Expert testimony in behalf of the defendant was given by Jerome G. Kaufman, M.D., a recognized expert cardiologist, whose qualifications were conceded by both parties and well known to the Court. He had examined the plaintiff on May 2, 1963. At that time plaintiff's version of the motor vehicle accident was that he had stopped his automobile on the highway, and that it was struck in the rear by a truck. He stated that he was injured, but nevertheless drove to his sister's home in Coaldale, Pennsylvania, and that on the following day X-rays of his head and chest were taken by a physician in a neighboring Pennsylvania town. Later the same day, plaintiff went to Lake George, New York, to rest at a motel run by his ex-wife. At 3:00 a.m. of the day following his arrival at Lake George, he was awakened from sleep by a sharp pain in his chest, pain in his left arm and profuse perspiration. This pain lasted from twenty to thirty minutes, and he consulted a physician in the vicinity later the same day. He admitted that he had consulted another physician two or three times for pains in his chest and left arm before the occurrence of November 29. Plaintiff stated to Dr. Kaufman that the physician whom he consulted at Lake George told him that he must have had a coronary, and advised him to return to the office of the New York City doctor, whom he had previously consulted, for the making of an electrocardiogram. Plaintiff stated further that he had consulted many physicians and finally became a patient of Dr. Leff, whom he visited once a month. Plaintiff did not disclose to Dr. Kaufman that he had had a heart attack on November 15 or 16, 1961. At the time Dr. Kaufman examined, plaintiff's complaints were of occasional chest pains radiating down the left arm, relieved in ten to twenty minutes by orally administered nitroglycerin. He also complained of pain in the neck on motion, and of shortness of breath on exertion. On examination by Dr. Kaufman, plaintiff, then 48 years of age, appeared to be well, weighed 160 pounds, was five feet five inches tall, and had a blood pressure of 144 over 100 in both arms, which was within normal limits. He did manifest early retinal and radial vessel sclerosis. Examination of heart and lungs was completely negative. No chest pathology was disclosed by fluoroscope or chest X-rays. His electrocardiogram was normal. Dr. Kaufman's diagnosis, based upon the symptomatology given was coronary artery sclerosis with angina pectoris. There was no evidence of any recent or old myocardial infarction; nor was any history given of an infarction or hospitalization therefor. It was Dr. Kaufman's opinion that there was nothing in the history given to him or disclosed by his physical examination which would indicate to him the plaintiff had had a major insult to the heart either before or after the accident. He testified that the angina from which the plaintiff had been suffering prior to the accident was the manifestation of a systemic medical condition involving the coronary arteries. He could find no evidence either in the history or from his examination upon which he could conclude that the automobile accident in which the plaintiff was involved on November 29, 1961 had anything to do with his cardiac condition at the time of examination. The doctor did, however, concede that although the coronary sclerosis could not have resulted from the accident, a myocardial infarcation could result therefrom. Emotional stress could not cause the angina, but could increase it. Responsive to inquiry as to the effect of the emotional experience upon the post traumatic angina and the patient's longevity, Dr. Kaufman stated that a man can live for thirty years with angina, or can die in five minutes from angina.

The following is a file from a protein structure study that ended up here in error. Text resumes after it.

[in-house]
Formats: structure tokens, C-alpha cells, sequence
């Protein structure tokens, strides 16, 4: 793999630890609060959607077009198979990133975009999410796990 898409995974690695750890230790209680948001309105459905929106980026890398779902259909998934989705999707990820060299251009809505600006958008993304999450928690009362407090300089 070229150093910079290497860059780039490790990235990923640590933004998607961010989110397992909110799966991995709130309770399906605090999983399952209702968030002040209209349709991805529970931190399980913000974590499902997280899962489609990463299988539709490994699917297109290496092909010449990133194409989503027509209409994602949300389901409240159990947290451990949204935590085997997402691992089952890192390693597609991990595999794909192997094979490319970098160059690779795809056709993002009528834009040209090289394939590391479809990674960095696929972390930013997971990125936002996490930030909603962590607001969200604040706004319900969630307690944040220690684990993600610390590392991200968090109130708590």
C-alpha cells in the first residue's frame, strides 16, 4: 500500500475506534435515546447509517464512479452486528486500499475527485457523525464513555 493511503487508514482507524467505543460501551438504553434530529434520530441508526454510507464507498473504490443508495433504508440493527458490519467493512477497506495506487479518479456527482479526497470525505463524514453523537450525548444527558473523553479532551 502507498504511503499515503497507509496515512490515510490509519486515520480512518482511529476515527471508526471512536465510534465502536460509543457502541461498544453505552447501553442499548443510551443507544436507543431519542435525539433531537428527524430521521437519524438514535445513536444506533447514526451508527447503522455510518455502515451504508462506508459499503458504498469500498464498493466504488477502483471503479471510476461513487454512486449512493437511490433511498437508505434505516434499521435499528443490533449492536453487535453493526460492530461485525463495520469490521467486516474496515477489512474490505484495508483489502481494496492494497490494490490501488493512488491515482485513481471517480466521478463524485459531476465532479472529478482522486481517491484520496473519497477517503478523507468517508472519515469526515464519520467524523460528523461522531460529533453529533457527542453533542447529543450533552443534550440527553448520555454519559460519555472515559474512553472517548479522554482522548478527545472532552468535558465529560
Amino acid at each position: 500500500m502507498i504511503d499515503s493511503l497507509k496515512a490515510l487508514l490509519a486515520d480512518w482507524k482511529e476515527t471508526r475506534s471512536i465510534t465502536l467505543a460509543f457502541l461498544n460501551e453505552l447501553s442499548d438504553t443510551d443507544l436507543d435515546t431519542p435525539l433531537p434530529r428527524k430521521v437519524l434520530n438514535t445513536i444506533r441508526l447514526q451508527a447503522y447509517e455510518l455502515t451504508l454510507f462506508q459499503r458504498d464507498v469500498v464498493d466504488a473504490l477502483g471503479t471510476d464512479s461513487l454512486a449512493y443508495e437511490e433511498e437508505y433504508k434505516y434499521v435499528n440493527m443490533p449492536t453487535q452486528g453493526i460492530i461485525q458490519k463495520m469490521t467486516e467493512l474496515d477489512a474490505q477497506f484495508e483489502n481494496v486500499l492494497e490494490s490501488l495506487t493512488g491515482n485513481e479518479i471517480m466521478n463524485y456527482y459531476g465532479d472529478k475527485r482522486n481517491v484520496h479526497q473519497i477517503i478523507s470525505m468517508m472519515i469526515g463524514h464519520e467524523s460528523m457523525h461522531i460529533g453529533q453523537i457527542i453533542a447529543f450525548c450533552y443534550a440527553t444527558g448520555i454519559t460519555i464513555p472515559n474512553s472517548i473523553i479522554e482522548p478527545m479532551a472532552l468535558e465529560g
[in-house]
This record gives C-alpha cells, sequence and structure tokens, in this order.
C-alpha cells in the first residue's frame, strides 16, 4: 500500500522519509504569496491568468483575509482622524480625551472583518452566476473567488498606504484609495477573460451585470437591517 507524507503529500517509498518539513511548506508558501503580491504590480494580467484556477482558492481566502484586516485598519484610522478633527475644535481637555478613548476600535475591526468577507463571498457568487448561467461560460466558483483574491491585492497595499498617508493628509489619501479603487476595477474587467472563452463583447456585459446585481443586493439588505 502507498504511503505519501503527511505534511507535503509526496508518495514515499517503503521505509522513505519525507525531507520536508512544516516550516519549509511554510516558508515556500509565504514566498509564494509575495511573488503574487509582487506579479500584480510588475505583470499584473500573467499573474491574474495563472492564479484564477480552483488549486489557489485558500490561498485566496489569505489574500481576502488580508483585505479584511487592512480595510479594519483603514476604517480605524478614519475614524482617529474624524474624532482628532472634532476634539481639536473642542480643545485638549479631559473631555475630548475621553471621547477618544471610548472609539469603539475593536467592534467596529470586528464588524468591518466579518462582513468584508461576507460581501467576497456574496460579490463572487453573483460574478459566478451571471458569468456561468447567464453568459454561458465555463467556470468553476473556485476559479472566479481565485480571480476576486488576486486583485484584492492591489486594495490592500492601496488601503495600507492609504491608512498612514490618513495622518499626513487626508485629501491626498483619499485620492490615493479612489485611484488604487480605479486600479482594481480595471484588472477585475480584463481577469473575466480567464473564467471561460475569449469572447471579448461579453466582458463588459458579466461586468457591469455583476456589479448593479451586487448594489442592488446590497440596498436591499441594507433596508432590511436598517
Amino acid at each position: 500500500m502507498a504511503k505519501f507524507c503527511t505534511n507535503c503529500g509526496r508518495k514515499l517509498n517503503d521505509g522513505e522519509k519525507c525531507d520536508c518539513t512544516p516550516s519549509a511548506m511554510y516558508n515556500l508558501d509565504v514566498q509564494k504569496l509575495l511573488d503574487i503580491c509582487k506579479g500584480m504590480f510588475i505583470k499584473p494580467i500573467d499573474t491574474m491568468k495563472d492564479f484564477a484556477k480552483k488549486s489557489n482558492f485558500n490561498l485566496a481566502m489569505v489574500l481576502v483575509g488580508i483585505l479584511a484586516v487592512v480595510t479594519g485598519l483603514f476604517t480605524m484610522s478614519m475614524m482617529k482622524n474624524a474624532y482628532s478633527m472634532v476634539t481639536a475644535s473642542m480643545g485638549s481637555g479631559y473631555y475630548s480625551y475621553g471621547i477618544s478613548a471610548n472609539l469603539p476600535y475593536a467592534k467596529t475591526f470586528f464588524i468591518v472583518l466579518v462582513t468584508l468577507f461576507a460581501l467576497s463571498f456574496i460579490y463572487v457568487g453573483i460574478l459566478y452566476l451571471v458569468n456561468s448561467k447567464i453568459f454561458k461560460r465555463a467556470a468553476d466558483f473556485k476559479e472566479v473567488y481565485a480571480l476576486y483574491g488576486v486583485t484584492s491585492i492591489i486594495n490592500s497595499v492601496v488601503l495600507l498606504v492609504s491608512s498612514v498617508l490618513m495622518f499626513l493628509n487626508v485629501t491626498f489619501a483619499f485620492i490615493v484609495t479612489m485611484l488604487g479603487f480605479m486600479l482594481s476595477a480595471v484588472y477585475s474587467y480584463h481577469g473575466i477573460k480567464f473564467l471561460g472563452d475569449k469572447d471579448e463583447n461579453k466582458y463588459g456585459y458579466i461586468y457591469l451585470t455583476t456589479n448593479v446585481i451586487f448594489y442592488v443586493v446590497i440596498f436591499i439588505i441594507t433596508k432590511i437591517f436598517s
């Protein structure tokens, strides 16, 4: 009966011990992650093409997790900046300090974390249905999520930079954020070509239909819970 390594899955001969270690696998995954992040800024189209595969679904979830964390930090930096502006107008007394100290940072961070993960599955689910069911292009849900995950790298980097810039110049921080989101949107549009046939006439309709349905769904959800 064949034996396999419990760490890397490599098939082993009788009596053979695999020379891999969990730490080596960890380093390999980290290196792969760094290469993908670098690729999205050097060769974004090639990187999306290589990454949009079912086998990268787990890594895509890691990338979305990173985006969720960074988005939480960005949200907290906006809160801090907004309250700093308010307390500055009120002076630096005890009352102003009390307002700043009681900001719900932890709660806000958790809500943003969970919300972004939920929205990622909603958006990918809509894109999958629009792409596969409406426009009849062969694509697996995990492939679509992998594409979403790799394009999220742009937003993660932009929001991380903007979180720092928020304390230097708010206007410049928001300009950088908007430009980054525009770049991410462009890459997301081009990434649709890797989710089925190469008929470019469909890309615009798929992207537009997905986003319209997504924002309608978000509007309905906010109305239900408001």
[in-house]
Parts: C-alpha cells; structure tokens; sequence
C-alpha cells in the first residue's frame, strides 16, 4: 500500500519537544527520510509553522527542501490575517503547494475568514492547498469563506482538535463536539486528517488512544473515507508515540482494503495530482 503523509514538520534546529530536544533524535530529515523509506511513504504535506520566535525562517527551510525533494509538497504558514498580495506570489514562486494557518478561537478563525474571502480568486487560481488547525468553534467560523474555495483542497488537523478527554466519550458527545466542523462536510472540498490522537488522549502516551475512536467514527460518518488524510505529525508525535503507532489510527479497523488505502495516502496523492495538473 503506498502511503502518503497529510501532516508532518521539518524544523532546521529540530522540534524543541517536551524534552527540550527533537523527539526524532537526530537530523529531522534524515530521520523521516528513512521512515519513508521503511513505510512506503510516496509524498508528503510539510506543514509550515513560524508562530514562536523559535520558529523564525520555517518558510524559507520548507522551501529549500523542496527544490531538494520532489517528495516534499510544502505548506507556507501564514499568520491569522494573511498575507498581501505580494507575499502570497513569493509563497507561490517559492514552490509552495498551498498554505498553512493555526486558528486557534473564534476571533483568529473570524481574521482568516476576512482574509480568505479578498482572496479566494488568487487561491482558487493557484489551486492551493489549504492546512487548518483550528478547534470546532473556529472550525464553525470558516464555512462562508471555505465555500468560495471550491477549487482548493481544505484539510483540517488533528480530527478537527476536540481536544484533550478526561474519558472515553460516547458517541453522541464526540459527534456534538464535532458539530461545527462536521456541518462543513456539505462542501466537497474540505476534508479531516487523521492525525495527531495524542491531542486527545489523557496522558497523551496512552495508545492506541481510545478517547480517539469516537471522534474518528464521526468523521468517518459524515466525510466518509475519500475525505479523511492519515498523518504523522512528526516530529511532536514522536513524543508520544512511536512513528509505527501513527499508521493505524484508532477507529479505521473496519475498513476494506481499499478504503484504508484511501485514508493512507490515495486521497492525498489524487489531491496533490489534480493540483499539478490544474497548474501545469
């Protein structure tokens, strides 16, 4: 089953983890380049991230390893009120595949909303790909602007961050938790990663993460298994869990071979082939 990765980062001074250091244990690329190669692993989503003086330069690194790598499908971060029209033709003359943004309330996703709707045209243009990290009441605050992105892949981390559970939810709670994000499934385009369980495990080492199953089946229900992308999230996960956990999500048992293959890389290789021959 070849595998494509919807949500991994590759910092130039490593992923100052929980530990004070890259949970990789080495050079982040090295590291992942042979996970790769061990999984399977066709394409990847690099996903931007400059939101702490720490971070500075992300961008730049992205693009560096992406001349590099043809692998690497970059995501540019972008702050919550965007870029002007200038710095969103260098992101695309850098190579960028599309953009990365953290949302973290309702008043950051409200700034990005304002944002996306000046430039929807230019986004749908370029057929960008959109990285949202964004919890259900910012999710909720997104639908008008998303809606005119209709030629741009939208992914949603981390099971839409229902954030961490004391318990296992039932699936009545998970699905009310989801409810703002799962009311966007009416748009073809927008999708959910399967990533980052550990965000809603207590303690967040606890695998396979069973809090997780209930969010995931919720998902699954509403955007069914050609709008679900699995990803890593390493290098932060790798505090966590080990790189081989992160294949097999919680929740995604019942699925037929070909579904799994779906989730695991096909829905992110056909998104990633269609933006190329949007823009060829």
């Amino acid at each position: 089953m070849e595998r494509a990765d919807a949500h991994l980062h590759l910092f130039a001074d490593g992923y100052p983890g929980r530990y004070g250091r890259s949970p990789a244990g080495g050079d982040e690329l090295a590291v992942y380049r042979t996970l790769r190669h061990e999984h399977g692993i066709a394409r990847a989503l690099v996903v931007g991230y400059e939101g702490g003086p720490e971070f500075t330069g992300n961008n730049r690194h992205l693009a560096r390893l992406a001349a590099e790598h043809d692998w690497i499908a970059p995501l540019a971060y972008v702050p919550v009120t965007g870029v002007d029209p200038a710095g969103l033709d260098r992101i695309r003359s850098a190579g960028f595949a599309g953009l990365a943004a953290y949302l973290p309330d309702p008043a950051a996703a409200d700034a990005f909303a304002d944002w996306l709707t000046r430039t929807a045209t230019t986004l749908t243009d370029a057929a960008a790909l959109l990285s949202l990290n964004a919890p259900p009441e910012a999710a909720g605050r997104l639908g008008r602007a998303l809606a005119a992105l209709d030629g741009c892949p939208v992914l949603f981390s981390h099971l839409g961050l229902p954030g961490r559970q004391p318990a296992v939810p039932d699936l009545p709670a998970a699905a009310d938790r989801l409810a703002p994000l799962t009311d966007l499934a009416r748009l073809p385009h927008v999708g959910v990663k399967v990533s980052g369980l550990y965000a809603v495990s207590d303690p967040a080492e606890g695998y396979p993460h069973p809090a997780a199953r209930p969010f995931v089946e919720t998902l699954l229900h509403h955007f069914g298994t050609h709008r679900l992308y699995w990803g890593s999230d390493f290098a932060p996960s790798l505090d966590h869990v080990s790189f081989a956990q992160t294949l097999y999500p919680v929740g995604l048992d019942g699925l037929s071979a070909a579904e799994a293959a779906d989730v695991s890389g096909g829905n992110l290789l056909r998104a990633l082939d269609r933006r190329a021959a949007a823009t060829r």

I find from the evidence presented to me that the plaintiff, prior to the occurrence of November 29, 1961, was suffering from a condition of arteriosclerotic heart disease, manifested by periodic onsets of angina pectoris. I further find that, in addition to the direct and indirect trauma, the plaintiff suffered an emotional upset in the motor vehicle collision which was caused by the negligence of the operator of the vehicle which collided with that of the plaintiff. I find the negligence on the part of the operator to be imputable to the defendant. There is no evidence before me from which I can infer that the plaintiff was guilty of any negligence which contributed in the causation of the occurrence complained of. I am further convinced by the preponderance of the evidence that the emotional upset suffered by the plaintiff in and in consequence of the collision probably aggravated the preexisting heart disease from which the plaintiff had been suffering. Whether a coronary thrombosis took place after the motor vehicle accident and to what extent, if any, such a development may have been causally related to the defendant's negligence are questions which are answerable, if at all, in the realm of possibility as distinguished from probability. Therefore, in view of the burden of proof which is cast upon the plaintiff in this case with respect to his claims for injuries, I cannot say that the accident probably induced a further coronary thrombosis. While I am persuaded that there was probably an aggravation of the plaintiff's underlying heart disease in consequence of his emotional reaction to the motor vehicle collision, I am equally persuaded that his over-all disability has not been increased as a proximate result of the accident to any specific degree over that which existed by reason of his condition prior to the occurrence, and would probably have developed without the intervention thereof. However feeble the plaintiff may have been by reason of the preexisting condition of disease, the defendant would be chargeable with damages proportionate to the degree, if any, to which plaintiff's prior disability was temporarily or permanently aggravated as the proximate result of defendant's negligence.

 The question of plaintiff's right to damages for the consequences of the collision to his automobile is not before me. I find that Dr. Leff's professional services to the plaintiff were appropriate to the condition from which he was suffering following the accident. The doctor's bill of $ 300 therefor is, in my opinion, reasonable. A further charge of $ 35.00 for electrocardiographic examination and an item of $ 171.85 for prescribed medication are reasonable charges and should be allowed to the plaintiff as part of his damages. For such physical and emotional traumata and the degree of disability consequential thereto which the plaintiff sustained as a proximate result of the negligence of the defendant alleged in the complaint, and including the special damages for medical and medication expense, I award to the plaintiff the sum of $ 3.500.00.

 This opinion shall constitute my findings of fact and conclusions of law and an order may be presented for judgment in favor of the plaintiff and against the defendant in the amount of the damages aforesaid, but without costs, in this action.